In 1790 the United States began a federal copyright law to protect authors and publishers published documents (Siwek, 2014). Since this enactment, the Library of Congress has overseen the Copyright Office, as one of their many responsibilities. The Library of Congress is not near the Copyright Office and has struggled to keep copyright obligations as a priority. In addition, it is argued that this copyright structure can be considered unconstitutional. Some of the powers are not aligned with all three branches of the government.
These issues lead the need for the Copyright Office to no longer be under the responsibility of the Library. I believe that the Hudson Institute makes a good case for this separation. Separating these two would allow the Copyright Office to be more effective and productive office. The Library of Congress has many more functions then just copyright issues, because of this they have been unable to modernize their systems and have been unable to become paperless (Siwek, 2014). If the Copyright Office was its own entity it would be better equipped to keep up with their responsibilities.
Plagiarism is when a person takes another person’s original work and presents it as their own (Bailey, 2013). This work can include several things including words, images, and ideas. When a person copies and pastes from a website, blog, or post can be considered plagiarism. Moreover, when a person uses a source without citing the source, this is plagiarism. Most of plagiarized work can also be considered copyright infringement.
There is a lot of overlap between copyright infringement and plagiarism. Copyright infringement is an unlawful action that violates one who owns a copyright. Copyright is a legal issue, where plagiarism is an ethical one. Due to recent actions, the copyright explanation has extended to include “created by a human being” and work created by an animal cannot be protected (Eng, 2014). The protection of a copyright is relevant for both published and unpublished works and includes all intellectual works. Copyright can include copying, distributing, or selling another person’s book, play, or other work. If someone were to write a paper claiming their ideas to be original but they used several various copyrighted sources without citing, this would be copyright infringement.
The attribution license allows the owner to get credit for the original work they have created (Creative Commons, 2008). The only requirement to use the original work is to credit the author (Morehouse, 2012). If the credit is given the works can be copied, distributed, make derivative works, and share these works. Derivative works included anything adapted from the original work. Educators can use content with an attribution license to make changes and use in their classroom without infringing on copyright laws. The teacher would not need permission to do this but would need to properly give credit to the creator. There are diverse types of attribution, so it important for educators to be aware which type of license the work they are using falls under.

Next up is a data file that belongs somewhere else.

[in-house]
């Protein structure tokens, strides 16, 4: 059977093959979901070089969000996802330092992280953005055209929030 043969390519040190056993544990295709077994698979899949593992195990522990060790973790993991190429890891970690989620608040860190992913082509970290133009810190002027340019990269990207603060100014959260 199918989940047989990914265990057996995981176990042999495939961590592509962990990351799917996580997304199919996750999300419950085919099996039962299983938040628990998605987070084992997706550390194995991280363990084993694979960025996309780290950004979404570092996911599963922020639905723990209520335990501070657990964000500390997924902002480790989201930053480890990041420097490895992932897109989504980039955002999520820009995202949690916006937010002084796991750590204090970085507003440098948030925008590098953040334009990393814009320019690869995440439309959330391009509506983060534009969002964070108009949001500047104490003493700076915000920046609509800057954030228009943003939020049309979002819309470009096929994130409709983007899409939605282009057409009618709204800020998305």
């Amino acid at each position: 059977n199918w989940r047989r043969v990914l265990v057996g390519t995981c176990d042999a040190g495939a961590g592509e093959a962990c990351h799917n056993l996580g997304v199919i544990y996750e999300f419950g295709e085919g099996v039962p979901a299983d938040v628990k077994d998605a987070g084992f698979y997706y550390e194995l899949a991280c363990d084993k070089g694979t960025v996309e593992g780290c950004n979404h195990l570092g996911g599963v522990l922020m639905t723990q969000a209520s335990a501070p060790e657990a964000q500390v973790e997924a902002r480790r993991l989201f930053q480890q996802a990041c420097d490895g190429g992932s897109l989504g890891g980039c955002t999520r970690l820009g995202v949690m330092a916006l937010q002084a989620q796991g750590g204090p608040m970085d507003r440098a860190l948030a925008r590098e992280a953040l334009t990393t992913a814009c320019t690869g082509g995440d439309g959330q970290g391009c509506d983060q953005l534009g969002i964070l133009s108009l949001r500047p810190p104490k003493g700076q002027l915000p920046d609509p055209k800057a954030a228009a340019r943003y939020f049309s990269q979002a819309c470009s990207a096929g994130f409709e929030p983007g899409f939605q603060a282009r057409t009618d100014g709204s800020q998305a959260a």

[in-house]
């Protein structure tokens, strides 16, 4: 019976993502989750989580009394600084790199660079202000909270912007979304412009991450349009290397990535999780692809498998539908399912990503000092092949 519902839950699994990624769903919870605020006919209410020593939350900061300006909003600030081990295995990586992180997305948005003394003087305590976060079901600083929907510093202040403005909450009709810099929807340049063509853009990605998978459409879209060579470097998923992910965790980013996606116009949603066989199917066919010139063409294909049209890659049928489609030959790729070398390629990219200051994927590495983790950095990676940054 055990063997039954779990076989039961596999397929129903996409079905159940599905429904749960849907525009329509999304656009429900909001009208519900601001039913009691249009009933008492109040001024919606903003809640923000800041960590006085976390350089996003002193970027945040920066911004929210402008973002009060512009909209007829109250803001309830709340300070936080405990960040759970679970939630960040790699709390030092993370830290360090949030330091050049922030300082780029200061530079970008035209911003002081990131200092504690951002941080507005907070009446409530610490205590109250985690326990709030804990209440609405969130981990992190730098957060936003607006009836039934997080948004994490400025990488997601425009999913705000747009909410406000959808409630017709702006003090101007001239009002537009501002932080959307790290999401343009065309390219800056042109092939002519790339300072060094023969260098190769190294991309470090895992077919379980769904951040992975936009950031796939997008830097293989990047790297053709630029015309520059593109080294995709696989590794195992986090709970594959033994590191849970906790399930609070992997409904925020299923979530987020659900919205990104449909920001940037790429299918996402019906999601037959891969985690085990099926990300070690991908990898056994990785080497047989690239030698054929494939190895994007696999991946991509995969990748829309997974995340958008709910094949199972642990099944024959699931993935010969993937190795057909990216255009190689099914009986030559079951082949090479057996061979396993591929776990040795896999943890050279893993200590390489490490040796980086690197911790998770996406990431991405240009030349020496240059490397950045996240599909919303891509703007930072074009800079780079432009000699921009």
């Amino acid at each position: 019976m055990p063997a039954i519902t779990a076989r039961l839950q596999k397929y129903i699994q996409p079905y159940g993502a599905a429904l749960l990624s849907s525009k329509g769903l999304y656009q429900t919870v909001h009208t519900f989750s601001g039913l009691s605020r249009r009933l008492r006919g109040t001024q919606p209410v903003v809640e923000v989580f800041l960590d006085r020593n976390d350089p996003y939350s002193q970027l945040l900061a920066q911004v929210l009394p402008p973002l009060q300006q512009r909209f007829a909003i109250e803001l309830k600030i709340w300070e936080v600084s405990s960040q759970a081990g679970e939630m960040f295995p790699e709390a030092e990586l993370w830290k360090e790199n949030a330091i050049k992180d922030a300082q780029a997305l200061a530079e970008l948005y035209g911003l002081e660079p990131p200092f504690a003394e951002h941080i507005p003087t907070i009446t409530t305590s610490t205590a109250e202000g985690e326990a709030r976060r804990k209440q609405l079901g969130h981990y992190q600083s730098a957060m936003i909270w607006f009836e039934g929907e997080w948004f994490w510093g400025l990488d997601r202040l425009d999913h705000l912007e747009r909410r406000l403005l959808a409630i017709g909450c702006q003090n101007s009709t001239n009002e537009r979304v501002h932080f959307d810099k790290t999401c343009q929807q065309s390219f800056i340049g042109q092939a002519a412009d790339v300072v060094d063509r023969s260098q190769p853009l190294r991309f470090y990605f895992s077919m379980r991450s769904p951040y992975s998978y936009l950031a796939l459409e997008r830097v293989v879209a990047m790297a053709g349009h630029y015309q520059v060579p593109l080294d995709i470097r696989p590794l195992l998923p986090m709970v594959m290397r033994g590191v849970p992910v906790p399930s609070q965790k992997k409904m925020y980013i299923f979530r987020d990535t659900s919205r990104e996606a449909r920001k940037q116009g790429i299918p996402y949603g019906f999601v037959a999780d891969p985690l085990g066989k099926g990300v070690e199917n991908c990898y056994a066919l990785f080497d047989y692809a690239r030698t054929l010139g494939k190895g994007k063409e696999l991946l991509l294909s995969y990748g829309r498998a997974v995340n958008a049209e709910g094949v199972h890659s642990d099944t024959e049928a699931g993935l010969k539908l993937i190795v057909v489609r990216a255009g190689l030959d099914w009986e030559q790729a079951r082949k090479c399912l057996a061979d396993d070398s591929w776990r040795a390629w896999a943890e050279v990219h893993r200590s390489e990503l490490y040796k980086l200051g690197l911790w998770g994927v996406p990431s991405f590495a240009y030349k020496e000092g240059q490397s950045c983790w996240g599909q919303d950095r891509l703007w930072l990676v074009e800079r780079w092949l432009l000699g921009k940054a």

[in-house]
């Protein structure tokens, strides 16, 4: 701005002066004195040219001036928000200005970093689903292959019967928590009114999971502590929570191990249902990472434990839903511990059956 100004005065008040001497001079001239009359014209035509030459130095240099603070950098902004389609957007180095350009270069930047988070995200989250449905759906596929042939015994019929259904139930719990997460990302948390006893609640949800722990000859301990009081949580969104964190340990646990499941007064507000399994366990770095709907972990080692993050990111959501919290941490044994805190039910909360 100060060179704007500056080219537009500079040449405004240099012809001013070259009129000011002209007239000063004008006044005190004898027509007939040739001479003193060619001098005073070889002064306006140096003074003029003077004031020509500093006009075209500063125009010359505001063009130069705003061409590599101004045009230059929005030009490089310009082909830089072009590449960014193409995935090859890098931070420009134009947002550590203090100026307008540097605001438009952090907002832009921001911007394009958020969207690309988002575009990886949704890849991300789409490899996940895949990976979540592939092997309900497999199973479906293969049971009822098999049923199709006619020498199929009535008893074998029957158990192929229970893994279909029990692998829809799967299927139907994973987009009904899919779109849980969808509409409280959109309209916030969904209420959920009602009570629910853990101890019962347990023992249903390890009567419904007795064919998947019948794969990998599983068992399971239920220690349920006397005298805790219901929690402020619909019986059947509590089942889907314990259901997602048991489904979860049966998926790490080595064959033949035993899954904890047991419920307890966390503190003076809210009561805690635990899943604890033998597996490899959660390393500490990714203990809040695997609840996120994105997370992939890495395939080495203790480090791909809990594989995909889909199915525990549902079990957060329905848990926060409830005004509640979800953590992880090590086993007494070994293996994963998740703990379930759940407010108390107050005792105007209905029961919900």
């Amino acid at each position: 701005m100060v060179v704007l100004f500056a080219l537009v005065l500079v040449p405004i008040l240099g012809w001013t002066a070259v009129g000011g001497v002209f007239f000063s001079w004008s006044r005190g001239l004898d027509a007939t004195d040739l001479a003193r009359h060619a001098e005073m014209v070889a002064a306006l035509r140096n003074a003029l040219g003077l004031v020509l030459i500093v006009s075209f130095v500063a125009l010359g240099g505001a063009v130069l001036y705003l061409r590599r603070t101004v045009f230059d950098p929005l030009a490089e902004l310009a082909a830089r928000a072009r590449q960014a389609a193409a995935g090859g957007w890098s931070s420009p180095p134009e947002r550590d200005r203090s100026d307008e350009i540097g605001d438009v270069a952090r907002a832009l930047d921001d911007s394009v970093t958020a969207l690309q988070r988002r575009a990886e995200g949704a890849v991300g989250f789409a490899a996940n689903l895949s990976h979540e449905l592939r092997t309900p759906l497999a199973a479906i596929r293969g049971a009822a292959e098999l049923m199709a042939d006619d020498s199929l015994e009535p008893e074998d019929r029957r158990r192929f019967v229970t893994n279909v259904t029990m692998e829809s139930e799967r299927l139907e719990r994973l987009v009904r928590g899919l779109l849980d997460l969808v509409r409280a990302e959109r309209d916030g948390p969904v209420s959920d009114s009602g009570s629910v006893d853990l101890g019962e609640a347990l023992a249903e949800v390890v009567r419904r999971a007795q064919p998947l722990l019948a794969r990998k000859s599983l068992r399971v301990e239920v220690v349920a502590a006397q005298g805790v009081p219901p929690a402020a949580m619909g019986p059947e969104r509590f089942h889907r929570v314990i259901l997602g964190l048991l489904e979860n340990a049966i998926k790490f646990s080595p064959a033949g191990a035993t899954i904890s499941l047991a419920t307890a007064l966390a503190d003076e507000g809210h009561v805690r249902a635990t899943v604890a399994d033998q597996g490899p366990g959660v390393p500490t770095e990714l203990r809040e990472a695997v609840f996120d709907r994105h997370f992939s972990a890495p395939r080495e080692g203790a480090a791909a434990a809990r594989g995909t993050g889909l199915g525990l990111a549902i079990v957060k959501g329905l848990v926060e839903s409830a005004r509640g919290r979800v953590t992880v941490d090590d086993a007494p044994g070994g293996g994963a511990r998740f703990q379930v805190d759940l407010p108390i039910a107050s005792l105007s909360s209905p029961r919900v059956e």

Fair use allows for copying and copyrighted material to be used for a transformative purpose. (Stim, 2018). These uses can be done without the owner’s permission, which provides an easier opportunity for educators to use and share educational resources. Transformative use is a complicated one and open to interpretation. Millions of dollars have tied up courts debating what situations are allowable and what are considered copyright infringements. One example would be for someone to borrow quotes form a speech and use this information to print in a newsletter. The quotes have been transformed but used to create something new, so most likely this would be acceptable.
Bailey, J. (2013, October 7). www.plagiarismtoday.com. Retrieved from https://www.plagiarismtoday.com/2013/10/07/difference-copyright-infringement-plagiarism/
Creative Commons. (2008, July 30). A share culture. Retreived from: https://www.youtube.com/watch?v=1DKm96Ftfko
Eng, J. (2014, August 21). www.nbcnews.com. Retrieved from Monkey selfie drives copyright lawyers bananas: https://www.nbcnews.com/tech/social-media/monkey-selfie-cant-be-copyrighted-u-s-regulators-confirm-n186296
Stim, R. (2018). stanford.edu. Retrieved from https://fairuse.stanford.edu/overview/fair-use/what-is-fair-use/
Stephen E. Siwek, “Copyright Industries in the U.S. Econonmy,” 2014 Retreived from http://www.ipa.com/pdf/2014CpyrtRptFull.PDF